Pediatric Critical Care: Frequently Asked Questions
Intensivist Linda Snelling, MD,
is Hasbro Children's Hospital's chief of pediatric critical care and
medical director of pediatric inpatient services, sedation services and
the pediatric intensive care unit. Below, Snelling answers commonly
asked questions about pediatric intensive care at Hasbro Children's
Hospital and her work as an intensivist.
How do children get to the intensive care unit?
If the child is in our hospital or comes to the Hasbro
Children's Hospital emergency room and needs intensive care, we
bring the child to our intensive care unit as soon as possible
(often within minutes). If a child is first taken to another
hospital and is critically ill, we will take a team from our
intensive care unit (a transport team), go to the referring
hospital, help stabilize the child and bring the child back to
our intensive care unit in an ambulance. Referring doctors at
other hospitals can contact our transport team by calling 401-444-6600.
What is unique about the pediatric intensive care unit at
Hasbro Children's Hospital?
I see parents as crucial to their child's well-being while in
hospital. We do not have visiting hours for parents; parents
stay 24 hours a day if they wish. Parents remain with their
child for "rounds," during which our multidisciplinary team of
doctors, nurses, respiratory therapists, nutritionists,
pharmacists and child life workers discuss the child's problems
and our data. We share all the information we have about the
child and we include the parents in all decisions and plans.
Parents are rarely (if ever) asked to leave their child's
bedside, and procedures are performed with the parents present
if they wish to be.
What is an intensivist?
A pediatric intensivist is a physician who has completed at
least three years of subspecialty training in pediatric critical
care medicine. The training focuses heavily on normal and
abnormal human developmental physiology, resuscitation from
acute life-threatening illness or trauma, regaining and
maintaining a stable physiologic state, and technology as a
means of sustaining life. It has been recognized by board
certification for approximately 10 years.
Why is it an advantage to have intensivists on staff in
addition to general pediatricians?
In pediatric intensive care we see hundreds of children who have
almost as many different diagnoses. Many of these illnesses are
relatively uncommon and may be seen infrequently by a general
pediatrician. Rapid action and appropriate treatment is
absolutely essential, and there is no room for a "learning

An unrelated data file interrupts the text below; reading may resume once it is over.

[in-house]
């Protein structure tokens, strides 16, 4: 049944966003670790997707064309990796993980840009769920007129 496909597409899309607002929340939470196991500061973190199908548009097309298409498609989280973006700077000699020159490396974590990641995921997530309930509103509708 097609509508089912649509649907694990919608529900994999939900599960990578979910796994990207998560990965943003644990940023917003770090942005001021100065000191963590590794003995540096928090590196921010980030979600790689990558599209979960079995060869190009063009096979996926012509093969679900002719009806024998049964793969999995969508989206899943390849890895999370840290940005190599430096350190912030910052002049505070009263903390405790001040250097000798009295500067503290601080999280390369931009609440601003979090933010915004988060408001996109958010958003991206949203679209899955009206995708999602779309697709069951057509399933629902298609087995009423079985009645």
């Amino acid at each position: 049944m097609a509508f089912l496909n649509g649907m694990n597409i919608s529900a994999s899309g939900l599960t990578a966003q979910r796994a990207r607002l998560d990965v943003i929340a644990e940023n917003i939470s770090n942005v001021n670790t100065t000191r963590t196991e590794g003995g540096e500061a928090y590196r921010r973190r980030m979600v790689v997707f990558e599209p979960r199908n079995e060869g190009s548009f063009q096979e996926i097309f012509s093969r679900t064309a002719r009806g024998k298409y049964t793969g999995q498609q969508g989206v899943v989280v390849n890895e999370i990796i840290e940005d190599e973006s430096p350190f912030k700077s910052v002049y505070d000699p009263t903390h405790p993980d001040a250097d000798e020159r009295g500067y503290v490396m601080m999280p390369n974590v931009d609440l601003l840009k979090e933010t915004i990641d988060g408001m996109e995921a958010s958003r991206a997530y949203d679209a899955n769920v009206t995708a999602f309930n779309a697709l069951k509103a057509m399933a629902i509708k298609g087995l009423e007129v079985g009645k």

curve" during resuscitation. A critically ill child does best
when cared for by someone who spends all their time caring for
very ill children.
As an example, several years ago, we had approximately 60
patients with meningococcal infection (many with meningitis and
most with devastating total body infection). This infection
causes profound shock, bleeding, and shutdown of many organs in
the body. It can kill a child within hours. Immediate and expert
resuscitation is crucial to save a child's life.
Although we saw 60 children over the course of about 18 months,
most pediatricians in the state saw none, or one patient each.
Because we have four intensivists, all the children were cared
for by the same four doctors, using aggressive techniques
extremely familiar to us in our everyday practice. We all
reviewed each patient and were all aware of the treatments that
had been most crucial and successful. We were able to lead a
team of doctors, nurses, respiratory therapists, laboratory
personnel and others that could spring into action at the first
sign that a child had meningococcemia. A physician and staff who
sees only an occasional critical case cannot possibly gain or
maintain the experience necessary to give a child the best
chance of survival. We also are fortunate that in our area
pediatricians and family doctors act rapidly and refer ill
children immediately to Hasbro Children's Hospital for emergent
treatment. We are ready to treat a critically ill child at any
Would my pediatrician refer me to you, or would a child see
an intensivist only in an emergency?
There are three major ways a child comes under the care of an
In an emergency such as trauma, near drowning,
sudden life-threatening illness or complications
After a scheduled major surgery such as a brain
operation or open heart surgery; and
If a child has a short-term (months to years) or
life-long condition that interferes with
breathing or that needs the support of a
respirator (these children usually live at home
and we see them at regular intervals).